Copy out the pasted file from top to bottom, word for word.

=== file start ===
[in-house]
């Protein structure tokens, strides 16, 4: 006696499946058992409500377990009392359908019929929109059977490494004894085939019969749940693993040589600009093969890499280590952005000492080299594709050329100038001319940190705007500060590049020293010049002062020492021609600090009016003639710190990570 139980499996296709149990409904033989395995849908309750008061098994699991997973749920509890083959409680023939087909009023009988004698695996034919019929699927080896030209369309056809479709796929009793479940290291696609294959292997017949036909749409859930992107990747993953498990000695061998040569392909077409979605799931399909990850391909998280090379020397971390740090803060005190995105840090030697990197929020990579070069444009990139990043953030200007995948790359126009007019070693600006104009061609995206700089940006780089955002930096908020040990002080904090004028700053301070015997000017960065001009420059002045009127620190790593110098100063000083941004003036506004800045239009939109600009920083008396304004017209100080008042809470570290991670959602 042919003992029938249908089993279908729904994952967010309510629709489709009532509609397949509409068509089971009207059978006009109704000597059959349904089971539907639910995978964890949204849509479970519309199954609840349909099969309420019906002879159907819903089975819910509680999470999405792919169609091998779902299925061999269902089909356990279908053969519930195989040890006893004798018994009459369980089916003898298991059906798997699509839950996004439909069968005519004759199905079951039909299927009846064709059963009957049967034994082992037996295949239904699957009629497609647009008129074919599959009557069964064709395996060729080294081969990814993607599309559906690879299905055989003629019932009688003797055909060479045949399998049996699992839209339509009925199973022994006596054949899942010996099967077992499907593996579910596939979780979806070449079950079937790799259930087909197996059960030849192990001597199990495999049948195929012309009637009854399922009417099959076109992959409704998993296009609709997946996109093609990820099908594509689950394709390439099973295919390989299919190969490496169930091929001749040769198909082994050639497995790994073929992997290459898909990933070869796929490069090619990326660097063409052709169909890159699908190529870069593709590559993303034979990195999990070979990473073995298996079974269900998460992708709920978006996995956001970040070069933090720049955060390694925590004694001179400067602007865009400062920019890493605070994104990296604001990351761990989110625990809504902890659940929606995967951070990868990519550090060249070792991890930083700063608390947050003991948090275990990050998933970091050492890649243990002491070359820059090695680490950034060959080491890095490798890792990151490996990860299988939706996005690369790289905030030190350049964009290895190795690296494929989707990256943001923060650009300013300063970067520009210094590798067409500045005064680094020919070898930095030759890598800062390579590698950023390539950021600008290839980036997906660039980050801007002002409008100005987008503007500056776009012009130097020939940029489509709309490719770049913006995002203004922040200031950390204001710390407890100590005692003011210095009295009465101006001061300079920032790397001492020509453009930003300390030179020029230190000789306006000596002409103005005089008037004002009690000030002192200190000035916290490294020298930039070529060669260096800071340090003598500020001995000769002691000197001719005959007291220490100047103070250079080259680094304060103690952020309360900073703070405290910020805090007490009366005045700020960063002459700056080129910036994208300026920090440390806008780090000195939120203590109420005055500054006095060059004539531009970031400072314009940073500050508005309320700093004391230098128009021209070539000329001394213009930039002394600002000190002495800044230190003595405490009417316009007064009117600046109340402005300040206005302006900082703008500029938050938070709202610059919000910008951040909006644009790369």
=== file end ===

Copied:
[in-house]
């Protein structure tokens, strides 16, 4: 006696499946058992409500377990009392359908019929929109059977490494004894085939019969749940693993040589600009093969890499280590952005000492080299594709050329100038001319940190705007500060590049020293010049002062020492021609600090009016003639710190990570 139980499996296709149990409904033989395995849908309750008061098994699991997973749920509890083959409680023939087909009023009988004698695996034919019929699927080896030209369309056809479709796929009793479940290291696609294959292997017949036909749409859930992107990747993953498990000695061998040569392909077409979605799931399909990850391909998280090379020397971390740090803060005190995105840090030697990197929020990579070069444009990139990043953030200007995948790359126009007019070693600006104009061609995206700089940006780089955002930096908020040990002080904090004028700053301070015997000017960065001009420059002045009127620190790593110098100063000083941004003036506004800045239009939109600009920083008396304004017209100080008042809470570290991670959602 042919003992029938249908089993279908729904994952967010309510629709489709009532509609397949509409068509089971009207059978006009109704000597059959349904089971539907639910995978964890949204849509479970519309199954609840349909099969309420019906002879159907819903089975819910509680999470999405792919169609091998779902299925061999269902089909356990279908053969519930195989040890006893004798018994009459369980089916003898298991059906798997699509839950996004439909069968005519004759199905079951039909299927009846064709059963009957049967034994082992037996295949239904699957009629497609647009008129074919599959009557069964064709395996060729080294081969990814993607599309559906690879299905055989003629019932009688003797055909060479045949399998049996699992839209339509009925199973022994006596054949899942010996099967077992499907593996579910596939979780979806070449079950079937790799259930087909197996059960030849192990001597199990495999049948195929012309009637009854399922009417099959076109992959409704998993296009609709997946996109093609990820099908594509689950394709390439099973295919390989299919190969490496169930091929001749040769198909082994050639497995790994073929992997290459898909990933070869796929490069090619990326660097063409052709169909890159699908190529870069593709590559993303034979990195999990070979990473073995298996079974269900998460992708709920978006996995956001970040070069933090720049955060390694925590004694001179400067602007865009400062920019890493605070994104990296604001990351761990989110625990809504902890659940929606995967951070990868990519550090060249070792991890930083700063608390947050003991948090275990990050998933970091050492890649243990002491070359820059090695680490950034060959080491890095490798890792990151490996990860299988939706996005690369790289905030030190350049964009290895190795690296494929989707990256943001923060650009300013300063970067520009210094590798067409500045005064680094020919070898930095030759890598800062390579590698950023390539950021600008290839980036997906660039980050801007002002409008100005987008503007500056776009012009130097020939940029489509709309490719770049913006995002203004922040200031950390204001710390407890100590005692003011210095009295009465101006001061300079920032790397001492020509453009930003300390030179020029230190000789306006000596002409103005005089008037004002009690000030002192200190000035916290490294020298930039070529060669260096800071340090003598500020001995000769002691000197001719005959007291220490100047103070250079080259680094304060103690952020309360900073703070405290910020805090007490009366005045700020960063002459700056080129910036994208300026920090440390806008780090000195939120203590109420005055500054006095060059004539531009970031400072314009940073500050508005309320700093004391230098128009021209070539000329001394213009930039002394600002000190002495800044230190003595405490009417316009007064009117600046109340402005300040206005302006900082703008500029938050938070709202610059919000910008951040909006644009790369």